His face slackened, his jaw dropped, and his eyes grew round, shimmered. The hurt she saw there made her sick, and she reflexively pushed back, rose to her feet.
“Kai--I--didn’t--” she stammered, desperately fighting her tongue.
He blinked rapidly. “Get out,” he said, his voice a whisper, marred by her harried attempts at an apology, explanation. “Get out,” he repeated, firmer, louder.
“Get. Out!” He’d covered his face, but she still couldn’t get the image of his eyes, so betrayed and sad, out of her mind.
“I’m sorry,” she said at last, heading for the door. Her vision grew blurry, and she sucked in a breath, blinking, looking up, because she wouldn’t cry. She never cried.
Oh, fuck, she thought, shielding her face with her hair and a hand as she hurried down the hospital hallway, a single drop dampening the fabric of her shirt.
Normally, Jon could get lost in his work. He loved taking care of patients. He found pulmonary physiology fascinating; it never ceased to amaze him how incredible modern mechanical respiration was, even if it had its cons and flaws. Sometimes, his favorite moments were those in which he visited a patient for the after they’d successfully weaned off the respirator, breathing on their own for the first time, often after days or even weeks.
Normally, he liked the music of the ICU and CCU, the shuffle of feet, the whisper of nurses, the ringing of phones and clicking of keys, the beeping of monitors and hiss, whoosh of respirators. He liked knowing that he was needed, that his decisions--to prone a patient or change the settings on a respirator--could make a difference. He knew that that there were dozens of people, most of them young, who led better, healthier, fuller lives because of his treatments and interventions.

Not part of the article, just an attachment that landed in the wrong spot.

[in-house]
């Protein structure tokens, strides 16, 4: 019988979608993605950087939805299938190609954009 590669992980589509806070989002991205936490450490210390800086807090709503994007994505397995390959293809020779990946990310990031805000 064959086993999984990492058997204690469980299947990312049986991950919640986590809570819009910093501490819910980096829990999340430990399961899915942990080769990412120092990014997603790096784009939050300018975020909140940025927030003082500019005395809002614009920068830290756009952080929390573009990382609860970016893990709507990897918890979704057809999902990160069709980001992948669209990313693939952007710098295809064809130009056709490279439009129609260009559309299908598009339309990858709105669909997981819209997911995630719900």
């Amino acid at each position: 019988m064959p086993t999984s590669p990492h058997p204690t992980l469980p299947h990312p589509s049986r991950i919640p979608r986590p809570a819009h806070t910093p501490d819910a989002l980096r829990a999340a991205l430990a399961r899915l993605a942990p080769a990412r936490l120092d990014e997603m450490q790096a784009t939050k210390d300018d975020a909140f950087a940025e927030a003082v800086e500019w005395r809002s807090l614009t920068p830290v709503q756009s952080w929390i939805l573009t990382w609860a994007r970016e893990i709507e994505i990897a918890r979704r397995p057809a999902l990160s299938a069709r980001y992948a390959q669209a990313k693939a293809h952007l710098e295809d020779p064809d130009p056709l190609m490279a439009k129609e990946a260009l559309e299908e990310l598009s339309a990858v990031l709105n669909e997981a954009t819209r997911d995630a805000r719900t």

Normally, that made even the bad days good.
But not today. Kai still wasn’t out of the woods, and though Jon was hopeful, he was skeptical any of the consults would solve the mystery of Kai’s blood pressure problems. And now, now Jon had to examine Martin Gomez again before he spoke to the boy’s mother.
Jon had been treating Martin for years, even as a fellow, watching him turn from a tiny, shy boy into the beginnings of a man. He’d also seen Martin go from monthly ER visits and quarterly hospital admissions, sometimes for weeks at a time, to having his FS controlled. Until recently, Martin breathed well most days as long as he was dutiful with his medicine and careful, and if Jon was able to treat potential infections early before they blossomed into full-blown pneumonia.
But the past few months had been rough for him, his body seeming to resist the drugs that had worked for years, his lungs producing more mucus than ever, even with increased drugs and coughing treatments. A week earlier, Martin had been brought in by ambulance after his mother woke up in the middle of the night with a “bad feeling.” When she’d gone to check on him, she found Martin had stopped breathing.